Across the United States, school lunch is being transformed, as counties and cities partner with local farms to access fresh vegetables, as well as hire chefs to introduce tastier and more adventurous meals. This is a much-needed correction after decades of processed meals that contained little in the way of nutrition and flavor. But how did we get to trays of spongy pizza and freezer-burned tater tots in the first place? While it seems as if such culinary delights were always part of a child's day, the school lunch is barely a century old—and there are plenty of countries in the world, like Canada and Norway, where school lunch doesn't even exist. This episode, we dive into the history of how we got to today's school lunch situation, as well as what it tells us about our economic and gender priorities. Listen in now for all that, plus the science on whether school lunch even matters.
In centuries past, few children other than those of wealthy, aristocratic families received a formal education, certainly not one that had them sitting in a classroom for hours on end, from morning through early afternoon. That all started to change around the time of the Industrial Revolution, according to Andrew Ruis, medical historian at the University of Wisconsin and author of a new book, Eating to Learn, Learning to Eat: The Origins of School Lunch in the United States. "You have a large number of people moving into cities, moving into new kinds of employment, working in factories and mills," Ruis told Gastropod. "That has a pretty wide ranging effects on social structures," he said—one of which was that many families were no longer working alongside each other on the farm or in the family trade, where they could break for a midday meal together. As children instead began working in dangerous factories, European authors and philosophers reacted by starting to write about childhood as a time of innocence—one that deserved protection. Gradually, authorities in Europe and North America responded: first, by passing child labor laws, and then by mandating compulsory education.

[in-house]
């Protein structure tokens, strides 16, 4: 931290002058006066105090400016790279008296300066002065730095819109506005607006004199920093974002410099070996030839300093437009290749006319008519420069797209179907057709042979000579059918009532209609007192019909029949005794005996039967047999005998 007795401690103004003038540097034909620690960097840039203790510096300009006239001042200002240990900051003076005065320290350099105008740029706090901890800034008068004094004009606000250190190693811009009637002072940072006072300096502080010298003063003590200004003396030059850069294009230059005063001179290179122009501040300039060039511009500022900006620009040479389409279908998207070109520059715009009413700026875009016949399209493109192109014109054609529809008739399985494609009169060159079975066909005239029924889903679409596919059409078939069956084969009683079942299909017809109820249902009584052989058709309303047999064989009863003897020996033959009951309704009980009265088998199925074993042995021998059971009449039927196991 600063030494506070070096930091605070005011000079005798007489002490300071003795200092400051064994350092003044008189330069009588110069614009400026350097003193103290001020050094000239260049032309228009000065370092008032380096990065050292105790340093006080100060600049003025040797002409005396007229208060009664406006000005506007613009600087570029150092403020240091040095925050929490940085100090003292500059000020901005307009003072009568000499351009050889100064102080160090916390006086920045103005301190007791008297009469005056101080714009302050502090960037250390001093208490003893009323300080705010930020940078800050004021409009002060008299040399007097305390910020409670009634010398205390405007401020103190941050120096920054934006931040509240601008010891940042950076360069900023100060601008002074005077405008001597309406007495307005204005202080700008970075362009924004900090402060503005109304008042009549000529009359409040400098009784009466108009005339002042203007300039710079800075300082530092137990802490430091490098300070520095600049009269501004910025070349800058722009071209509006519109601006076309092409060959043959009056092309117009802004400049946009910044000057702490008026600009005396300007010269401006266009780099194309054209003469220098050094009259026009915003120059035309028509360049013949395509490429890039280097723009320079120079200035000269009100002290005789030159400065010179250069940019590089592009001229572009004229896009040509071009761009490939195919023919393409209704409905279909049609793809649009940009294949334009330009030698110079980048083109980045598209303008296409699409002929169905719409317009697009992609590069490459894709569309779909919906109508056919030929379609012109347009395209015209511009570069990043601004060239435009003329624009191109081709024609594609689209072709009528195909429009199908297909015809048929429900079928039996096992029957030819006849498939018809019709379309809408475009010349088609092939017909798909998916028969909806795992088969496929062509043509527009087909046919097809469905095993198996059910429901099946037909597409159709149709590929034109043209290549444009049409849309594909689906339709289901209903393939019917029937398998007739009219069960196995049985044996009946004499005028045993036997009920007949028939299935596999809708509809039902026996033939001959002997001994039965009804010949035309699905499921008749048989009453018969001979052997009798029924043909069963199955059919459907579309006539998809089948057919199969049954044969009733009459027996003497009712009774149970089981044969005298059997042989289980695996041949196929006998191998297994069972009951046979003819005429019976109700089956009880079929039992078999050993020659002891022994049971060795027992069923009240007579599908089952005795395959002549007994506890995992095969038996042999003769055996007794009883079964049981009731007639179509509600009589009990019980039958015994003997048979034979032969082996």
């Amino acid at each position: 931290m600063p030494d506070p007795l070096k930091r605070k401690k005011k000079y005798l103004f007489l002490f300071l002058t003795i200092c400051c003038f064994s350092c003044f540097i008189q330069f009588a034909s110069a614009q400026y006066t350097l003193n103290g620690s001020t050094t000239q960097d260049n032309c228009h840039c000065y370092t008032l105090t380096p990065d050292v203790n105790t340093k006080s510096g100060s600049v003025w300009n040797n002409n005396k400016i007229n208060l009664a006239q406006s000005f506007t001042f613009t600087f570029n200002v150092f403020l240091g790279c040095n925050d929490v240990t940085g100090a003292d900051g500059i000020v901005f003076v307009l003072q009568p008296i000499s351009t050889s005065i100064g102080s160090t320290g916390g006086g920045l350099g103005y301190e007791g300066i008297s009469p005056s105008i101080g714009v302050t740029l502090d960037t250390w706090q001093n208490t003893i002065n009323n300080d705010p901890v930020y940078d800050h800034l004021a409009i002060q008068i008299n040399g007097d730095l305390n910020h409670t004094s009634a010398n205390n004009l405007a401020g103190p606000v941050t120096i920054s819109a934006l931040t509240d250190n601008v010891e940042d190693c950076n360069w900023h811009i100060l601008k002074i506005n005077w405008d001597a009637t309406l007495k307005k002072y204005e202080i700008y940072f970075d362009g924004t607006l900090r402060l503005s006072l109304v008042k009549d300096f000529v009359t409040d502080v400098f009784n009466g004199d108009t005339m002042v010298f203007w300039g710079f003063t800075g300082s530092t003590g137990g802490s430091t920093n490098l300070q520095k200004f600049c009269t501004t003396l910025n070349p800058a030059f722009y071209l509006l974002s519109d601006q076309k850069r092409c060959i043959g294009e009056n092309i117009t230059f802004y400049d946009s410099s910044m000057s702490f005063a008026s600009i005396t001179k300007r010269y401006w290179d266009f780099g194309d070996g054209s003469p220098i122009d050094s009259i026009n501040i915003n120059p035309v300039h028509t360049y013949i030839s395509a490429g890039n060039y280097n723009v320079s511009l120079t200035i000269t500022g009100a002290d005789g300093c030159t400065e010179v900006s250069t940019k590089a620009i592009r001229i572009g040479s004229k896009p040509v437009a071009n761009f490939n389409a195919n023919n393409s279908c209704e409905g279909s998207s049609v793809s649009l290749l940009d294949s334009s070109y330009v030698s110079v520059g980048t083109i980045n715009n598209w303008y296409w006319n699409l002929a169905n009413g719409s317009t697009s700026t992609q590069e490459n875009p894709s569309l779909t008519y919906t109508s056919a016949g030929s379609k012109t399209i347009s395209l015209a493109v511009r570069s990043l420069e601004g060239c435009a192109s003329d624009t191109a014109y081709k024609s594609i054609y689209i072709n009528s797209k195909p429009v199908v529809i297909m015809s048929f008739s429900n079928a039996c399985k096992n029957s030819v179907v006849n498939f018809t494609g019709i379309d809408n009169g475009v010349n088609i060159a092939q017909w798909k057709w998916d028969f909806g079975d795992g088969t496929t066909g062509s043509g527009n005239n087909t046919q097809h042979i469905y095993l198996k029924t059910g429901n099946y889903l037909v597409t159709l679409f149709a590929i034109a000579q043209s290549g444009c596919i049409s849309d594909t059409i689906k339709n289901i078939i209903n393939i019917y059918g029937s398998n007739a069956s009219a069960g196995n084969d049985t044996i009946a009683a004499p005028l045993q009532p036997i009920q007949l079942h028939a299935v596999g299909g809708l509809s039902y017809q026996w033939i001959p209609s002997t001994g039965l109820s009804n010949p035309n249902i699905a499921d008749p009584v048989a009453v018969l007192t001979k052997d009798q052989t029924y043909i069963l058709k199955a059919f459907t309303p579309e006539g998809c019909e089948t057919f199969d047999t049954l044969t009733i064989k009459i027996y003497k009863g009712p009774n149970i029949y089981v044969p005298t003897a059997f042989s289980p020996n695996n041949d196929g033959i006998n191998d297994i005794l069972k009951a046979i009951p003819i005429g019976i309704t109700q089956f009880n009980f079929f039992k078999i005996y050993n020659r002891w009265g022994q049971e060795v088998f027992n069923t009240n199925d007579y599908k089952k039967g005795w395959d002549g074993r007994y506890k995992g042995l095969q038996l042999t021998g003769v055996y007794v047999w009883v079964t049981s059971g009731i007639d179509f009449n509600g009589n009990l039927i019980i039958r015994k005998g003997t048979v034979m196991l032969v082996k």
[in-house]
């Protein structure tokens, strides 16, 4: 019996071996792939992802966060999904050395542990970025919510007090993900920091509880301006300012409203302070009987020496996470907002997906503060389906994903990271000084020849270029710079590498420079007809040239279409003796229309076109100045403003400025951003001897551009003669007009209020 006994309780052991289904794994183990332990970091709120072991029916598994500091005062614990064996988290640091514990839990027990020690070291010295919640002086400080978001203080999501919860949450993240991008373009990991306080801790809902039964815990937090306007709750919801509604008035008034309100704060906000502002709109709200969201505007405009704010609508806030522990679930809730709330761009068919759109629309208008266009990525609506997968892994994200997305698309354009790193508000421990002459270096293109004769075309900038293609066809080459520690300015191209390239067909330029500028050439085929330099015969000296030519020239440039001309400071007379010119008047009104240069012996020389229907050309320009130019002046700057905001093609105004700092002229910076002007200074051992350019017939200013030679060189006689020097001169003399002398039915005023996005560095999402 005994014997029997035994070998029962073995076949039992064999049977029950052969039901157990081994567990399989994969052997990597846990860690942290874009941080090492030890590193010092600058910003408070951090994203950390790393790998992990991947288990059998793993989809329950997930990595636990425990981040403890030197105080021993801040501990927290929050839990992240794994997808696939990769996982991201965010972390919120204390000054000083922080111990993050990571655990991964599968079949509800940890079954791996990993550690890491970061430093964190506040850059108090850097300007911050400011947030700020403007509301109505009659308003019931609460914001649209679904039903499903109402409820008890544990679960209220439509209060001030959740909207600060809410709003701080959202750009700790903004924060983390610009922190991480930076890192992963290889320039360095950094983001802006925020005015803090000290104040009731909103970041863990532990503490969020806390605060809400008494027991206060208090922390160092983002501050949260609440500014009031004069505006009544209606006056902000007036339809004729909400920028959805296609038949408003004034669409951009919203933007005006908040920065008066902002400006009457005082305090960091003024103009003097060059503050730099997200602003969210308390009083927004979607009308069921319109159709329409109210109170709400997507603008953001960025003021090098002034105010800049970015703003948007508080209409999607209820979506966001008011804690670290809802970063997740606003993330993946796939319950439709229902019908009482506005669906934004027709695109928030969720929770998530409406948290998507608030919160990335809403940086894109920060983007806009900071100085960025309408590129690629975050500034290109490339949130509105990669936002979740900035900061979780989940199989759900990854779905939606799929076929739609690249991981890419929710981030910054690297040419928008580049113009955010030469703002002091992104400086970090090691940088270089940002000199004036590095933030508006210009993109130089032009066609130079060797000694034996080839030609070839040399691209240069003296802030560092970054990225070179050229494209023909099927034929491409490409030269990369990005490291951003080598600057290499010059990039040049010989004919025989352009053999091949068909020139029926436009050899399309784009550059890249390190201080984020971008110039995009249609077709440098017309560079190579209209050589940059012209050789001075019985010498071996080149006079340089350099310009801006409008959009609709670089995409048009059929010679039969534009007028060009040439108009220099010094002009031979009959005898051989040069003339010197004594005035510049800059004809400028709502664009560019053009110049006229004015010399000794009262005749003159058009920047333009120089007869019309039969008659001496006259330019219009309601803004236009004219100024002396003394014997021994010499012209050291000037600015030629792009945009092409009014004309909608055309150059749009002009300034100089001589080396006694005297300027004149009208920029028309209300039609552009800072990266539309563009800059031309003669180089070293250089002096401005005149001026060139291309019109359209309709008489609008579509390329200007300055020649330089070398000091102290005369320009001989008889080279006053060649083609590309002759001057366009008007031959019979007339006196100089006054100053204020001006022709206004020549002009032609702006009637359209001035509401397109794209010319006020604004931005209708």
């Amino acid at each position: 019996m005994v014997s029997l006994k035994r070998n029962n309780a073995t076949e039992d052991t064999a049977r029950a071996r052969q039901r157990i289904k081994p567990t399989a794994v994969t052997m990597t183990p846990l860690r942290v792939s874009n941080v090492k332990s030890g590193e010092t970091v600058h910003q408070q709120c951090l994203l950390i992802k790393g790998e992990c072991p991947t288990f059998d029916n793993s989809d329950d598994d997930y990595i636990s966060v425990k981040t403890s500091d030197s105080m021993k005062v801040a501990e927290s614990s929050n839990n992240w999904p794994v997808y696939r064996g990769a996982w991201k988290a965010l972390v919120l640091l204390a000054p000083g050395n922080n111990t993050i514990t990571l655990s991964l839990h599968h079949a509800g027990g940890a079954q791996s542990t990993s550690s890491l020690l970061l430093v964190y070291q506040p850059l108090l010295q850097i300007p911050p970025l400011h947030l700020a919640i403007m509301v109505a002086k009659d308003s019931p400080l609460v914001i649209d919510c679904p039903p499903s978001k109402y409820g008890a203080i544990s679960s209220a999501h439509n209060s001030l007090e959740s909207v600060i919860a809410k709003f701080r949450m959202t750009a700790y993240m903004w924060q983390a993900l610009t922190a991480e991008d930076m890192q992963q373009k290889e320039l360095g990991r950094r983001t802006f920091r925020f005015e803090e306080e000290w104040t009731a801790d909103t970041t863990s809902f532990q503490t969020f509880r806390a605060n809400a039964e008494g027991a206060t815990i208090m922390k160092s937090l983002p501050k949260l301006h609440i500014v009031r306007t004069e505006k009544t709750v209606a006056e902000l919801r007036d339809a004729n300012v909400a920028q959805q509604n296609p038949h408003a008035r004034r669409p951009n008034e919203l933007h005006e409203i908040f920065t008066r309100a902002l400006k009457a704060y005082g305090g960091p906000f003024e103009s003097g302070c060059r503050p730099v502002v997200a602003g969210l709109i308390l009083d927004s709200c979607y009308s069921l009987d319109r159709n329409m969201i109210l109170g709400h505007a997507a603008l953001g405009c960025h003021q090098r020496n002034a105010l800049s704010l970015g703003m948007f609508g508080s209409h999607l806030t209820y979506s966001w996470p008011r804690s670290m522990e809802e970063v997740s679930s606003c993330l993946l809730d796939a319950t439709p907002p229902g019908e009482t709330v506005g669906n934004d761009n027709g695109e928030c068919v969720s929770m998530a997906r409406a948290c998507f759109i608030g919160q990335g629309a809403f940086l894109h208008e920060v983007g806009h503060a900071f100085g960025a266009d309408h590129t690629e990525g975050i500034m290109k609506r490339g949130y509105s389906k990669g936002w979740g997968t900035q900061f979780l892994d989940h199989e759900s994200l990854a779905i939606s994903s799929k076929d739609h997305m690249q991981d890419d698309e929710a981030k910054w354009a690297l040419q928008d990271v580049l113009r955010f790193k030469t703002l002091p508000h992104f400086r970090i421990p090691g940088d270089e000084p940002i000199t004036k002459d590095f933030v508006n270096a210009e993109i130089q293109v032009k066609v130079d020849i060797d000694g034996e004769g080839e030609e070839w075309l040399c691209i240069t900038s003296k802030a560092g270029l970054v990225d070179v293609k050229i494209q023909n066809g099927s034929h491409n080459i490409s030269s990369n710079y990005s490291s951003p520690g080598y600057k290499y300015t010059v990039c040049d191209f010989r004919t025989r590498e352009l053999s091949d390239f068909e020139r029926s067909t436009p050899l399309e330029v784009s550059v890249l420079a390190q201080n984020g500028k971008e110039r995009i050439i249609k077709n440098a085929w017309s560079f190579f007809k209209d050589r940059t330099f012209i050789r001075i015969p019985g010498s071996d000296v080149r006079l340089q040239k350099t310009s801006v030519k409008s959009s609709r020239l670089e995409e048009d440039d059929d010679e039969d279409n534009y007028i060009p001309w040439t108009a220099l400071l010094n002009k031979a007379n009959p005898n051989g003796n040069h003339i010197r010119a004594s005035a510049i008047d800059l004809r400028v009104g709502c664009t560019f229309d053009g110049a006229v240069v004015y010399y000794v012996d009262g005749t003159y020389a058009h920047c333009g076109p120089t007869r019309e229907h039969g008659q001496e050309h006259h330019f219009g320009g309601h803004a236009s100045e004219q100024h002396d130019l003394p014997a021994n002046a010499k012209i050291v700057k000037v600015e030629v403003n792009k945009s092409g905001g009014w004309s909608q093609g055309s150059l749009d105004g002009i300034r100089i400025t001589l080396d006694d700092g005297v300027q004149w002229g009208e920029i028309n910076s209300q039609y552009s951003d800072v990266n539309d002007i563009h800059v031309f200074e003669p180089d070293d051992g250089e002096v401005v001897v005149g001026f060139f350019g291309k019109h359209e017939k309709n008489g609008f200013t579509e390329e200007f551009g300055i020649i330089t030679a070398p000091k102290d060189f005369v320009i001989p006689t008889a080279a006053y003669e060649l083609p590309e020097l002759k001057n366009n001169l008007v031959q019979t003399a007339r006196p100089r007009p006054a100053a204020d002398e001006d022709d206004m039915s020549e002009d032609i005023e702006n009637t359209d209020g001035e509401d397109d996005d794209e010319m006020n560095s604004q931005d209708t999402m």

Children—all children—now had to attend school. Which raises an important question: if kids are spending the majority of their day in school, how should they be fed? This question gets to the heart of the school lunch debate, one that has raged around the world for more than a century. As Jennifer Geist Rutledge, assistant professor at John Jay College of Criminal Justice and author of Feeding the Future: School Lunch Programs as Global Social Policy, explained to Gastropod, the decisions that countries made about school lunch—decisions that mean Sweden offers school lunch and Norway doesn't, and the U.S. feeds its schoolchildren while Canada assumes the family will do so—were a reflection of prevailing attitudes to issues as seemingly unconnected as farming, national identity and security, and the role of women in society. As we discover in the episode, the same underlying attitudes shape school lunch even today.